Adoption in Australia

Despite one in six Australian couples being infertile 1 and many wanting to adopt children, adoption rates have dramatically declined over the past 4 decades to as little as 70 per year.

autumn leaves adoptionThe small number of adoptions is largely due to our society’s indifference and opposition to adoption, 2 as well as a low regard for pregnancy and of the child in the womb in general.

It is apparent that Australia’s dismal adoption policies have gone hand-in-hand with its broadening of abortion laws (already up to birth in Victoria). For the past 10 years, around 100,000 babies have been aborted annually in Australia; with 97% of these abortions being carried out on healthy babies – whose mothers are physically healthy.  3


  1. Late-term abortions
  2. Adoption versus abortion
  3. Adoption statistics
  4. Changing attitudes
  5. State adoption laws
  6. References

Late-term abortions

The claim that late-term abortions (over 20 weeks gestation) are done only in cases of severe or lethal abnormality, or to save the mother’s life, is completely false. Nearly 50% of late-term aborted babies are healthy 4 ; with another large percentage having only suspected or minor abnormalities. As Queensland Dr David van Gend commented, “In many cases these are babies older than those in our hospital nurseries, who might have been born alive and adopted to loving parents, but were instead ‘terminated’.”  5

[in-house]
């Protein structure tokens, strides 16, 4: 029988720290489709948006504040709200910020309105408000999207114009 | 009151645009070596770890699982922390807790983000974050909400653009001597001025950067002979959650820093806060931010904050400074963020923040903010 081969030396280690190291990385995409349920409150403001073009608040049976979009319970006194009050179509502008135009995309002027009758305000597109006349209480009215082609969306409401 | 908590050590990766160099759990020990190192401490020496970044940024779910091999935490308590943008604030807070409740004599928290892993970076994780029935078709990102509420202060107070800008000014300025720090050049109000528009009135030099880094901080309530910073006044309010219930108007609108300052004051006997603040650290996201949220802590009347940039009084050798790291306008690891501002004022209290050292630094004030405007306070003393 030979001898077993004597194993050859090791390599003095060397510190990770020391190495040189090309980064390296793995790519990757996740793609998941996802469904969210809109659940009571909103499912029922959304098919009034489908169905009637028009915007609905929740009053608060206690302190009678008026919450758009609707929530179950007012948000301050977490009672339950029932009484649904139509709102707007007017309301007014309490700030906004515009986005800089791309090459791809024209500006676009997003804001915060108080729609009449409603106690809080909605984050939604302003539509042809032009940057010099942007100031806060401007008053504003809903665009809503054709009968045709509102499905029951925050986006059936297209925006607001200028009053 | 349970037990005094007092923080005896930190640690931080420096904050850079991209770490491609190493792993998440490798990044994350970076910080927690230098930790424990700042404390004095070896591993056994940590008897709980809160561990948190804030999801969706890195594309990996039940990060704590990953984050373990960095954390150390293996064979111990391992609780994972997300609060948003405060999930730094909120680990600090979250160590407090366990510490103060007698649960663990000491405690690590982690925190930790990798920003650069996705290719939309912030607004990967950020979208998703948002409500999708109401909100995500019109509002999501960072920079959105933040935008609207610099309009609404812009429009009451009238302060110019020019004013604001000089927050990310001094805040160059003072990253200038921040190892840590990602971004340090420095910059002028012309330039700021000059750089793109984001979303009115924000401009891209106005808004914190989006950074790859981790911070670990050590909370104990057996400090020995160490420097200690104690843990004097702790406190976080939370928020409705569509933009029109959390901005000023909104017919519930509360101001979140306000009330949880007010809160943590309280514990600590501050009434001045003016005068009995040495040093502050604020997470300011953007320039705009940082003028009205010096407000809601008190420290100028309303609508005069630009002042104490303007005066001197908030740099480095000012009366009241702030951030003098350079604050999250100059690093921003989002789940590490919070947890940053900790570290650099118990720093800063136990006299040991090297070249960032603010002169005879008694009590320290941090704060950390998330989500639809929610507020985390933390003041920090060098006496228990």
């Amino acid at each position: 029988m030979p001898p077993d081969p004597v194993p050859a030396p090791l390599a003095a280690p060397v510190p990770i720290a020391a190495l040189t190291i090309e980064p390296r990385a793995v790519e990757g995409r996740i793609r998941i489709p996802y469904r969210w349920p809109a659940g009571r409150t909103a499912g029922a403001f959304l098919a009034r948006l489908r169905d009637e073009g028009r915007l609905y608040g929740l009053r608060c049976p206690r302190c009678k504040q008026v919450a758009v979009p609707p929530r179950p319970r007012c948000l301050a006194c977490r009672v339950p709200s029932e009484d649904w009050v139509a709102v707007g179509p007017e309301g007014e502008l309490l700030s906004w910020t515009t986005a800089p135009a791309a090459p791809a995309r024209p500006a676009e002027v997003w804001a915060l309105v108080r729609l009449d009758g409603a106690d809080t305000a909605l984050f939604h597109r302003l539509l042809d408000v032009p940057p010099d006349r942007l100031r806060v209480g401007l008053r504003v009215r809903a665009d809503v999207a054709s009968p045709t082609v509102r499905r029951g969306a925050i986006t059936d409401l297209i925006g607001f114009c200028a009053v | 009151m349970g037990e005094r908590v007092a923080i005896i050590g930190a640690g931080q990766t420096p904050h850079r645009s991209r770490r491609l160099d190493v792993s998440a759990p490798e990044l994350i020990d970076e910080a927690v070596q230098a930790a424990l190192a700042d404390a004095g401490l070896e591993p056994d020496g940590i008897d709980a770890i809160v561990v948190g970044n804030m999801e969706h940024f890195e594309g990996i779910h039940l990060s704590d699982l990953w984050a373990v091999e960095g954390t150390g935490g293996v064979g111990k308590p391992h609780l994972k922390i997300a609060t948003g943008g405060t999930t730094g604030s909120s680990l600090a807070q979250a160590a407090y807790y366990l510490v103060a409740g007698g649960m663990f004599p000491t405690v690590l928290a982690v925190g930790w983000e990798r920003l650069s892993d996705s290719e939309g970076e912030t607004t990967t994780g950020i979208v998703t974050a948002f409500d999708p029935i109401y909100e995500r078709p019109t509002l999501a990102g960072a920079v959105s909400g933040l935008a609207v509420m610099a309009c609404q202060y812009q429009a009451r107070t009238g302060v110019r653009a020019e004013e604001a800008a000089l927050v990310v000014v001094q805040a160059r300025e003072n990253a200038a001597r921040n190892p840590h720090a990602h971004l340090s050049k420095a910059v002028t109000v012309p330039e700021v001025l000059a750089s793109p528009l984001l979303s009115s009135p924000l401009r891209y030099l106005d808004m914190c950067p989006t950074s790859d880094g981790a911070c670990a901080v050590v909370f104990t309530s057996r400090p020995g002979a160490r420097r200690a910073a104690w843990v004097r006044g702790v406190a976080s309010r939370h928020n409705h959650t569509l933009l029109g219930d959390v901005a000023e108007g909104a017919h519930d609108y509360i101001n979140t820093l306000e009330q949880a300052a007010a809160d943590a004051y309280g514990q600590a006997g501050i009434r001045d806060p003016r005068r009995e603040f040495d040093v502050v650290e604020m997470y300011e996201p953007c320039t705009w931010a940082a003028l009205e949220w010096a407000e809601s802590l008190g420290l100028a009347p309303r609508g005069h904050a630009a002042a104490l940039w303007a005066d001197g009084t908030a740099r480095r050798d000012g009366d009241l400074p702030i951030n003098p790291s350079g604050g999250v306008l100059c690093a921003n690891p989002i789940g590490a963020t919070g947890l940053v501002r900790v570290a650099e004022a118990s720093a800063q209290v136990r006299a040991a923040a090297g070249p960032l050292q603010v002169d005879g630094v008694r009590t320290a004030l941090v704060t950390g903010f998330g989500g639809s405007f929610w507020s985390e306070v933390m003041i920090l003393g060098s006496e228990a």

It is important to point out, even though there are large numbers of babies who manage to survive the abortion, they are, as a matter of routine procedure, simply left to die or callously killed. Surely, adoption would have been a more preferable and caring alternative for these babies?

Adoption versus abortion

Women do not choose abortion because they think no one will adopt their baby. Women often choose abortion because they view adoption as a fate worse than abortion. It is common to hear teenage girls and women say, “I could never give my child up for adoption!” In their minds, adoption is abandonment – the abandonment of a visible, cuddly, kissable baby.

Abortion on the other hand is the elimination of an abstract, unseen, pre-baby. This is the illusion maintained by our society, and predominantly abortion clinic staff. It is then no wonder that adoption is perceived as the harsher of the two choices. But when abortion is seen and understood for what it really is, the equation flips. It becomes impossible to maintain that abortion is the more loving choice. 6

Adoption statistics